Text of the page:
First steps

Switching from the vim module

If, as is quite likely, you have previously used Python for Vim scripting you will be familiar with import the vim module.

import vim

The vim module provides many features supporting interaction with the executing Vim program. Detail help is available - :help if_pyth.txt and The rest of this guide assumes that you are reasonably familiar with this module.

In order to step up to using VPE, the starting point is to import vim from vpe.

from vpe import vim

Then use this vpe.vim object instead of the vim module. The vim object provided by vpe is an instance of the Vim class, which is designed to provide almost exactly the same basic behaviour as the built-in vim module. Of course, it is more than a simple replacement and the next sections cover some of the important enhancements.

Vim Options

As well as accessing options using dictionary-like syntax, you can also access options as attributes of vim.options.

import vpe

if vpe.vim.options['autoread']:  # Like vim.vim().options['autoread']

if vpe.vim.options.autoread:     # Only works with vpe.vim.

The attribute access provides a more Pythonic approach and provides some advantages.

String conversion

VPE automatically converts Unicode option values to strings, which greatly simplifies a lot of code.

import vim
import vpe

vim.options['keywordprg']             # b'man -s'

vpe.vim.options['keywordprg']         # 'man -s'
vpe.vim.options.keywordprg            # 'man -s'

Note that one example where the Vim class chooses to behave slightly differently to the vim module. Conversion from Unicode to strings is a general rule followed by VPE. The advantages of this approach are believed to greatly outweigh the minor incompatibilities.

Type specific behaviour

VPE knows which options consist of comma separated values, comma separated characters or a sequence of character flags. You can use the ‘+=’ and ‘-=’ operators to add and remove values from such options. This only works for attribute style option access.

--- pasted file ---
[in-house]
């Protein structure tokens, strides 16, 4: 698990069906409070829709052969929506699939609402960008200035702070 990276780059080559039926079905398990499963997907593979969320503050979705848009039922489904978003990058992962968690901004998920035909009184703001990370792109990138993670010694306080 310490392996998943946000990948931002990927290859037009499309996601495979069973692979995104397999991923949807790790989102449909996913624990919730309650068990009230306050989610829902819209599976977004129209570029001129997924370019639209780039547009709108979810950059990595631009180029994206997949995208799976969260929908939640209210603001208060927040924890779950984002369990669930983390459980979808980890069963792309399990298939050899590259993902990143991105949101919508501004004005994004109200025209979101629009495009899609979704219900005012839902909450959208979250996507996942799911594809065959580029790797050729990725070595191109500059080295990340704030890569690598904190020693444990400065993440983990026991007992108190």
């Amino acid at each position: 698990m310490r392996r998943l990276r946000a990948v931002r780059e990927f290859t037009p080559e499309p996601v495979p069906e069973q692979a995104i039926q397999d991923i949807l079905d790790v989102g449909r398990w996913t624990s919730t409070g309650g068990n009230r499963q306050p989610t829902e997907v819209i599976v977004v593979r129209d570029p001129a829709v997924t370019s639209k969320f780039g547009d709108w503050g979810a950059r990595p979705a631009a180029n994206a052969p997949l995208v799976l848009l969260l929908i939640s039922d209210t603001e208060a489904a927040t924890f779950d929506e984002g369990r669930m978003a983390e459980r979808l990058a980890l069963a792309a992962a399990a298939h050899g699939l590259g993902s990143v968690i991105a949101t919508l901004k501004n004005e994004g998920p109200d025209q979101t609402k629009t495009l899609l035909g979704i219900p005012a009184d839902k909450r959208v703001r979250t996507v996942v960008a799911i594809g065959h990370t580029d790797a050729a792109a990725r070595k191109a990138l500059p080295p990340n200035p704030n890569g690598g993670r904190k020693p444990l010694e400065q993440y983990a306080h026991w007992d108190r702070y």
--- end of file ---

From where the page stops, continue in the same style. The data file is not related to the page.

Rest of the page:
# Make path = .,/usr/include
vpe.vim.options.path = '.,/usr/include'

# Make path = .,/usr/include,/usr/local/include,/usr/opt/include
vpe.vim.options.path += '/usr/local/include,/usr/opt/include'

# Remove two components leaving path = .,/usr/local/include
vpe.vim.options.path -= '/usr/include,/usr/opt/include'

If the values within an option should not be repeated, VPE suppresses duplication.

vpe.vim.options.cpoptions = 'aAbBcDdg'
vpe.vim.options.cpoptions += 'aAbJB'    # Just adds 'J', giving aAbBcDdgJ

Temporary option values


Move this section elsewhere.

It is quite common to need to temporarily change an option value in order to perform some action. For example, to make sure an action will not fail because a particular compatibility flag is set. VPE provides a context manager to do this more cleanly.

with vpe.vim.temp_options() as options: = 9999      # Prevent informational messages

# Temporarily prevent informational messages
with vpe.vim.temp_options(report=9999) as options:

# Ensure full Vim compatibility.
with vpe.vim.temp_options(cpoptions=vpe.VIM_DEFAULT) as options:

The last example shows how VIM_DEFAULT may be used to reset an option to its default Vim value (like :set cpoptions&vim in vim script).

Vim vars and vvars

The Vim.vvars and Vim.vars properties allow Vim variables to be accessed as attributes as well as using dictionary style lookup. In addition, it is possible to set modifiable vvars using attribute access. The built in module vvars object only allows reading of variables.

Vim registers

Vim’s registers are made available by vpe.vim.registers. This provides dictionary like access for both reading and writing registers.

vpe.vim.registers['a']      # Access named register 'a'.
vpe.vim.registers['2']      # Access register 2.
vpe.vim.registers[2]        # Also access register 2.
vpe.vim.registers['#']      # The alternate buffer name.

Access to Vim functions

The vpe.vim makes Vim’s global functions available as methods.

int(vim.eval("col('.')"))   # Gives the current column, as an integer.

vpe.vim.col('.')            # Does the same, but more simply.

This is much more convenient that using the vim module’s eval function.

  • The types of returned values are preserved (e.g. integer functions return integers), or converted to suitable Python types or wrapper class instances.

  • Arguments are cleanly handled.


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Buffers, windows, tabpages, etc

Where appropriate, other vim module attributes and methods are replaced by enhanced VPE alternatives. For example vpe.vim.buffers provides a Buffers instance.


Needs better explanation.